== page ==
Yet there are also differences that can be confusing. Chief among them is the fact that a tiny, yet vocal, minority of Jews identify as anti-Zionists. Sometimes they’ll be wearing the garb of haredi Jews (I refer specifically to the Neturei Karta sect), other times they look and sound like nice liberal kids. How on earth could their statements and activities be construed as anti-Semitism?
The UC Regents might want to consider the following episode, which took place not on their campus, but in Germany. Last week, the Sparkasse bank—a network of community-level savings banks—hosted a talk entitled “A Jew Against Zionism.” The speaker was Lilian Rosengarten, a member of the pompously named “International Jewish Anti-Zionist Network” who lives in New York.
Rosengarten has no academic or policy credentials. But because she fled Nazi Germany with her family as a young child, she has a free pass to denounce Israel for its “Nazi” behavior and to claim, in the midst of an upsurge in violence against European Jews, that “Zionism has been successful in activating a growth in anti-Semitism”—shrill accusations with no basis in reality, and ones that would qualify as anti-Semitic under the State Department definition.
Hang on, you might say—Rosengarten is not only Jewish, she was exposed to the most horrific persecution in Jewish history. A formulation like that, however, camouflages a multitude of wrongs. The issue is what Rosengarten says: to compare Israel with the Nazis is to deliberately and purposefully insult Jewish—and not “Zionist”—memories. Additionally, when these slanders go unchallenged, they reinforce the idea that the vast majority of Jews, who identify with Israel, are “bad,” while the tiny fraction of fanatics like Rosengarten are “good.” Finally, they demonstrate the premium that the anti-Zionist version of anti-Semitism places on Jews who willingly denounce their fellow Jews, and who fatuously believe that they have grasped a higher truth that evades the rest of the tribe.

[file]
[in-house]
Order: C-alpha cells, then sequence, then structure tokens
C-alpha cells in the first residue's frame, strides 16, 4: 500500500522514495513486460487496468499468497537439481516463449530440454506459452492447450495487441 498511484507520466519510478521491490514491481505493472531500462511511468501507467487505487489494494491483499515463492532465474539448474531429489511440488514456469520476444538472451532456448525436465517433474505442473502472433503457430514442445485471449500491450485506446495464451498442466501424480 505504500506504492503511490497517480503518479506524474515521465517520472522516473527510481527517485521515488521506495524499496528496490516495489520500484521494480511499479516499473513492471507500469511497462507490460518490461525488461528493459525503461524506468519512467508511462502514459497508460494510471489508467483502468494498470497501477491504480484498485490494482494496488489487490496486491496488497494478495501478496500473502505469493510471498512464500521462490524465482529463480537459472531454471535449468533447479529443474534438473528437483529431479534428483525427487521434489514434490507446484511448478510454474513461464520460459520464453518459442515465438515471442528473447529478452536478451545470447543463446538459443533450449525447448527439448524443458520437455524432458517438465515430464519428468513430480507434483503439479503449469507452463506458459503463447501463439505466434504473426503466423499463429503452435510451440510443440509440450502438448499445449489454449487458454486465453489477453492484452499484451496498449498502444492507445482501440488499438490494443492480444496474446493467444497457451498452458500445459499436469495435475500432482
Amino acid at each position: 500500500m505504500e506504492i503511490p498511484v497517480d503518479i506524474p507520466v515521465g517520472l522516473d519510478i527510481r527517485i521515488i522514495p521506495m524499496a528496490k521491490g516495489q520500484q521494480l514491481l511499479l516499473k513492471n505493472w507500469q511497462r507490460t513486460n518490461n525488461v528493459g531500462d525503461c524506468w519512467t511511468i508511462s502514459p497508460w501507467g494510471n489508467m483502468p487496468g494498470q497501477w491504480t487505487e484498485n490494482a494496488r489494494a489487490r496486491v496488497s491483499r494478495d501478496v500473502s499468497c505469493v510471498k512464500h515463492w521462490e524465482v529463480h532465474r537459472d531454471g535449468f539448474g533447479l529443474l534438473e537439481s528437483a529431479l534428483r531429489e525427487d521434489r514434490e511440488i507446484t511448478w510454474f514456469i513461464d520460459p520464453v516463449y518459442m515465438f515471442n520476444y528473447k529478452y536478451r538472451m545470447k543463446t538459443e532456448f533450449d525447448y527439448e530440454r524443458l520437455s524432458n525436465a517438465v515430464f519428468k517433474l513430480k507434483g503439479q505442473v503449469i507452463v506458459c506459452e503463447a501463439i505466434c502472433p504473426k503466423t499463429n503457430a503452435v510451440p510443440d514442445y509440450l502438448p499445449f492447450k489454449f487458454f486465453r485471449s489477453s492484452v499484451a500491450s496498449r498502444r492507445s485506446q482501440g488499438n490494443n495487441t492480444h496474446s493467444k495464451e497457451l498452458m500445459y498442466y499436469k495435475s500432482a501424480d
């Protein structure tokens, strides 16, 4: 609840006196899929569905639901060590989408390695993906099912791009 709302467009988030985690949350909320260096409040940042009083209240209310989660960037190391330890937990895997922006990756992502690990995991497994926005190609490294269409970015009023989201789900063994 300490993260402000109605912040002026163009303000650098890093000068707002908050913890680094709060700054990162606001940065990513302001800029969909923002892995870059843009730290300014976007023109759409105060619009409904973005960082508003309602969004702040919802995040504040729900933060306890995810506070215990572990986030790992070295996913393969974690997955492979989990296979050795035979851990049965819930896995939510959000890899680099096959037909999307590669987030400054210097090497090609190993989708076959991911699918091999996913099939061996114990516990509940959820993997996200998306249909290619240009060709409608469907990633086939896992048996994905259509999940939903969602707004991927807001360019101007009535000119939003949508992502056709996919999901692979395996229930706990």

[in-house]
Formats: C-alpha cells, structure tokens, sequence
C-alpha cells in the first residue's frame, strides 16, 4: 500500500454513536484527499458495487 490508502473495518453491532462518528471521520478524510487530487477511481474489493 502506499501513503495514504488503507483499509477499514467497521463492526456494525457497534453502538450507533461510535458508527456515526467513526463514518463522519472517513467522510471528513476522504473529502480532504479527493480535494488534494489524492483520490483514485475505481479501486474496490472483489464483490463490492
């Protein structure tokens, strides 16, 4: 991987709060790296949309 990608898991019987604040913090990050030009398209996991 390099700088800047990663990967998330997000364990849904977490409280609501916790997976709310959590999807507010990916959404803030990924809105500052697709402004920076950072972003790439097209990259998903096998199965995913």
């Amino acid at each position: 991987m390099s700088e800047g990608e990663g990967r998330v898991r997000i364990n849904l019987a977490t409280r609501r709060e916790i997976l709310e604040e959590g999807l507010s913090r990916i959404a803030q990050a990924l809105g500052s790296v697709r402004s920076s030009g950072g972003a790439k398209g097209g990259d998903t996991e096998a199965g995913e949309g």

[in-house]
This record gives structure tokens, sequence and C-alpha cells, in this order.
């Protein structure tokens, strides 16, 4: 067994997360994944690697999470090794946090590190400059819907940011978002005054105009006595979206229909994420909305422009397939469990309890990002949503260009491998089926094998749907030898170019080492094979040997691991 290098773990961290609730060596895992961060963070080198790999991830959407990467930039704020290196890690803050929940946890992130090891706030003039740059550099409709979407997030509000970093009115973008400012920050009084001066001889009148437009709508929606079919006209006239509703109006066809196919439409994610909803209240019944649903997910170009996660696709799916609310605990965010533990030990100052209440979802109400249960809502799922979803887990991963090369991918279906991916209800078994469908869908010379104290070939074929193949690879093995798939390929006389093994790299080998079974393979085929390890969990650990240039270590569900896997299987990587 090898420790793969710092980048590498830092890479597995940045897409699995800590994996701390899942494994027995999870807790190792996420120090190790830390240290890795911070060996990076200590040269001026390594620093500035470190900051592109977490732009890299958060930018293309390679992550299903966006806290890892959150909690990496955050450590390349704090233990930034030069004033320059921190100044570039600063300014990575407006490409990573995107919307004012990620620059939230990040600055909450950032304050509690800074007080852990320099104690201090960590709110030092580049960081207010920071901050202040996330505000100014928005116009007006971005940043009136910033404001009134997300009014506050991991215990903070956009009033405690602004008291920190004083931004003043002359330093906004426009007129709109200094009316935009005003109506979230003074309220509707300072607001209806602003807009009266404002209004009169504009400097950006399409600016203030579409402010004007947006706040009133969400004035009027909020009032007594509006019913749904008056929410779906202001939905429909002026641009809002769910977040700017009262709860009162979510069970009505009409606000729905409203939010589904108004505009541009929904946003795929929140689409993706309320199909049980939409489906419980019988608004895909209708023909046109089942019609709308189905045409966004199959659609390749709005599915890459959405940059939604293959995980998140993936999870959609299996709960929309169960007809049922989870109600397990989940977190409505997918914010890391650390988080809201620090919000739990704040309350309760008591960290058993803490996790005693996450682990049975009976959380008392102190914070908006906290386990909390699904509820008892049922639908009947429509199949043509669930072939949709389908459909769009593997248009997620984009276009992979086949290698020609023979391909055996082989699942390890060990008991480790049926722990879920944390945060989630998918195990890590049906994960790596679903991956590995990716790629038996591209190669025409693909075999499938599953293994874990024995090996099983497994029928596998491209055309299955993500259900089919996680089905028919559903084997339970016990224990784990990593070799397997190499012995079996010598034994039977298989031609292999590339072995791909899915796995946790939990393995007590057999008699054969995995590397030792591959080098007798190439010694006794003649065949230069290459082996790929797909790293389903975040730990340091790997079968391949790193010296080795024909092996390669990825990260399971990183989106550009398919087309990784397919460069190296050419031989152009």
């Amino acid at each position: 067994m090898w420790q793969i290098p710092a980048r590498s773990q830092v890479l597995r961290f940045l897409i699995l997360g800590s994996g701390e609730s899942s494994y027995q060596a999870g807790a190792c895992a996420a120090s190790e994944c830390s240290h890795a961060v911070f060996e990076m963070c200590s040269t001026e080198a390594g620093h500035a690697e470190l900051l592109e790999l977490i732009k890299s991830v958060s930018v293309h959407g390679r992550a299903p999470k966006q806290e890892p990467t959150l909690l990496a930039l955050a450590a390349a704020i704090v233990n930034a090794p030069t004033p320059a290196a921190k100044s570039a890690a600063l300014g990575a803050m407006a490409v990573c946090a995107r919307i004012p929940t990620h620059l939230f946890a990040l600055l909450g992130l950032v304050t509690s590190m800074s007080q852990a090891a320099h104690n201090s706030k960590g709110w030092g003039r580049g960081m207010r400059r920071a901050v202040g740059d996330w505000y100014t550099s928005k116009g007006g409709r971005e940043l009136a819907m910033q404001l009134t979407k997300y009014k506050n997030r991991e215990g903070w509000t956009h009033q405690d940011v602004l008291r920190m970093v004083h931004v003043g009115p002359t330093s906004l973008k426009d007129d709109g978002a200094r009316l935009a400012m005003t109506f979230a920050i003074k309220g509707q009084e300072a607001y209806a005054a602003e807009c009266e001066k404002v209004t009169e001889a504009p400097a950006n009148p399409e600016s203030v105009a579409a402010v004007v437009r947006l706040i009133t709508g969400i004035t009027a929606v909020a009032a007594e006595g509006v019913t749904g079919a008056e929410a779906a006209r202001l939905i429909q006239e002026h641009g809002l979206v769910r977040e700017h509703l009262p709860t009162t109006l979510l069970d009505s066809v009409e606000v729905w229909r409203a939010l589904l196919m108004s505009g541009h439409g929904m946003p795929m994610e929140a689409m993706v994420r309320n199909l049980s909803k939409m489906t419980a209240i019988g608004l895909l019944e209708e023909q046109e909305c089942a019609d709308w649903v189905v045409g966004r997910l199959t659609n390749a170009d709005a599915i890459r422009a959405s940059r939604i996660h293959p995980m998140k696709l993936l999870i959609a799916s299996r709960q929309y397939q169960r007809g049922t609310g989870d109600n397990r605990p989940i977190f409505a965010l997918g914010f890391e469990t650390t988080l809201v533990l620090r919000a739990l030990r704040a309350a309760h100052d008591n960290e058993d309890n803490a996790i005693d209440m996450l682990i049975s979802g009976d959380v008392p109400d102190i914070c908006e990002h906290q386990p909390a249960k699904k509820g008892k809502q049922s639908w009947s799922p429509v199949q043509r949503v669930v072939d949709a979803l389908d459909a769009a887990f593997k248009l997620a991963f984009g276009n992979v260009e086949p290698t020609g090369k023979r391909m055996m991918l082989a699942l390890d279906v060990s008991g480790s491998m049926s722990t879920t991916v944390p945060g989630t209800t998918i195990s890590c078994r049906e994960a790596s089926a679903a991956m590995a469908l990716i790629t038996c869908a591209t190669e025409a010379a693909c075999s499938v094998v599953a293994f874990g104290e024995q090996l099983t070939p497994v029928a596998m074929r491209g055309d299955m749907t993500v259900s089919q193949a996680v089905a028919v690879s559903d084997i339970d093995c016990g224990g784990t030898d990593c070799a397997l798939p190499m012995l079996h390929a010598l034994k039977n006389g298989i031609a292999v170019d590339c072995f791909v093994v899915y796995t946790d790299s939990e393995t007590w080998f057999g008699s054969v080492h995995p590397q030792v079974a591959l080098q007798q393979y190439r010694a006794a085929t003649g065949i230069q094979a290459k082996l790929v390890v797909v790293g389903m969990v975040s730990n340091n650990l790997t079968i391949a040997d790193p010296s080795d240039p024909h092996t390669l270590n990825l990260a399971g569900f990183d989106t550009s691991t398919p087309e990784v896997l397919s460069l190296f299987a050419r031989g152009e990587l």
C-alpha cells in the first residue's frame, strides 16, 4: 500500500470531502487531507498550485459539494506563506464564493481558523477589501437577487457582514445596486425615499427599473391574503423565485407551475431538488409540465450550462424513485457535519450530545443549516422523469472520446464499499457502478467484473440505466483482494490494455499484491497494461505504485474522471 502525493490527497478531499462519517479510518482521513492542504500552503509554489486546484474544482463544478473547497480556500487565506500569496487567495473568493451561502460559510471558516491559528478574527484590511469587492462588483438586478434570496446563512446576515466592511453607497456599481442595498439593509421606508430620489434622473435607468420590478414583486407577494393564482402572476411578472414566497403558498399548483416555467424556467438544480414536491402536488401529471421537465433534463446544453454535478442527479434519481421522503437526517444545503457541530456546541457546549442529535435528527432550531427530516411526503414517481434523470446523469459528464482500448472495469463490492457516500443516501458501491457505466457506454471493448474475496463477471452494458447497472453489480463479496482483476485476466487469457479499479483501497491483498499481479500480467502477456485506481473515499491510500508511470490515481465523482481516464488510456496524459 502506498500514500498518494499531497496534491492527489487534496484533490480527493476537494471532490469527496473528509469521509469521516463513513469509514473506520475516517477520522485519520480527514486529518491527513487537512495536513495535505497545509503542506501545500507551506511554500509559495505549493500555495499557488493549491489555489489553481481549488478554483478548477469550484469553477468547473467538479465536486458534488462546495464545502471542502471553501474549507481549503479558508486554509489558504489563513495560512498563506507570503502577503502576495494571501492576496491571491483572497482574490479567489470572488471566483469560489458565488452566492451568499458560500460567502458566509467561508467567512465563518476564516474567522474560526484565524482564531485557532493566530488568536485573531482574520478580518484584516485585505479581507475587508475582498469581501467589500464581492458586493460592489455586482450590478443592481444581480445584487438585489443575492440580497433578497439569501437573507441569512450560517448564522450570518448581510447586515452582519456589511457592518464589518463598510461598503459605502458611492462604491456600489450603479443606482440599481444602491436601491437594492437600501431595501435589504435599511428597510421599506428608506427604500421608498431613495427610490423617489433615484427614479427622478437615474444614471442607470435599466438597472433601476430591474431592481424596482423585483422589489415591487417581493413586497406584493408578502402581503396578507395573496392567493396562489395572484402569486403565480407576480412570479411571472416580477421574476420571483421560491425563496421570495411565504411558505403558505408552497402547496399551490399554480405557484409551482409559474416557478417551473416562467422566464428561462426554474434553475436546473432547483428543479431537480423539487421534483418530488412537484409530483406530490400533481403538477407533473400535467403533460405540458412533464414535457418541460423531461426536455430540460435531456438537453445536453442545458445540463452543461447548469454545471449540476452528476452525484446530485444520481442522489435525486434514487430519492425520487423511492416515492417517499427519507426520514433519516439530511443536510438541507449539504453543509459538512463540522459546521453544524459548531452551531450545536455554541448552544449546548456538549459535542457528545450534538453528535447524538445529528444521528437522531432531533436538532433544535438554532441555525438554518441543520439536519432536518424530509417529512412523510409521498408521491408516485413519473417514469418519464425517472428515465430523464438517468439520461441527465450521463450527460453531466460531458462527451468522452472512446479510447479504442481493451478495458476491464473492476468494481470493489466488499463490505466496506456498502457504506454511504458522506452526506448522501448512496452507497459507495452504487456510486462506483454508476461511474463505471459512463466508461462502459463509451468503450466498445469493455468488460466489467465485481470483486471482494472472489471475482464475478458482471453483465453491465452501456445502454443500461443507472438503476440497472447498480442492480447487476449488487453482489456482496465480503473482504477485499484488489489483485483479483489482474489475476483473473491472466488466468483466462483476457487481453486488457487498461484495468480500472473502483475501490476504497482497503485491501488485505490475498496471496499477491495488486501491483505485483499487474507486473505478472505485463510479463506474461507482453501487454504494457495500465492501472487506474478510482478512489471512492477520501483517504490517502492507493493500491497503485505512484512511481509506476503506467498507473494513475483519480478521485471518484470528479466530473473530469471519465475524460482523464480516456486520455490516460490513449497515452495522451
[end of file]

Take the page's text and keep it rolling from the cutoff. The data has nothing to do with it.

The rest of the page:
Importantly, the State Department definition doesn’t recommend sanctions or other punitive measures against anti-Semitic agitators. What it does do is enable the administrators of universities and other civic institutions to determine when a speech or a demonstration grounds itself on anti-Semitism to make its point—even when the ostensible target is the State of Israel.
In essence, what the UC Regents are being challenged to do is recognize that anti-Zionism is too often a crude form of bigotry that focuses upon Jews and their aspirations in general. Encouragingly, Napolitano has come out in favor of adopting the definition. Doubtless, there will be many opportunities to use it—not just on the UC campuses, but out there in a big wide world where Iran, to cite the most prominent example, is now leading an openly anti-Semitic campaign against Israel’s existence.
Ben Cohen, senior editor of TheTower.org & The Tower Magazine, writes a weekly column for JNS.org on Jewish affairs and Middle Eastern politics. His writings have been published in Commentary, the New York Post, Haaretz, The Wall Street Journal, and many other publications. He is the author of “Some of My Best Friends: A Journey Through Twenty-First Century Antisemitism” (Edition Critic, 2014).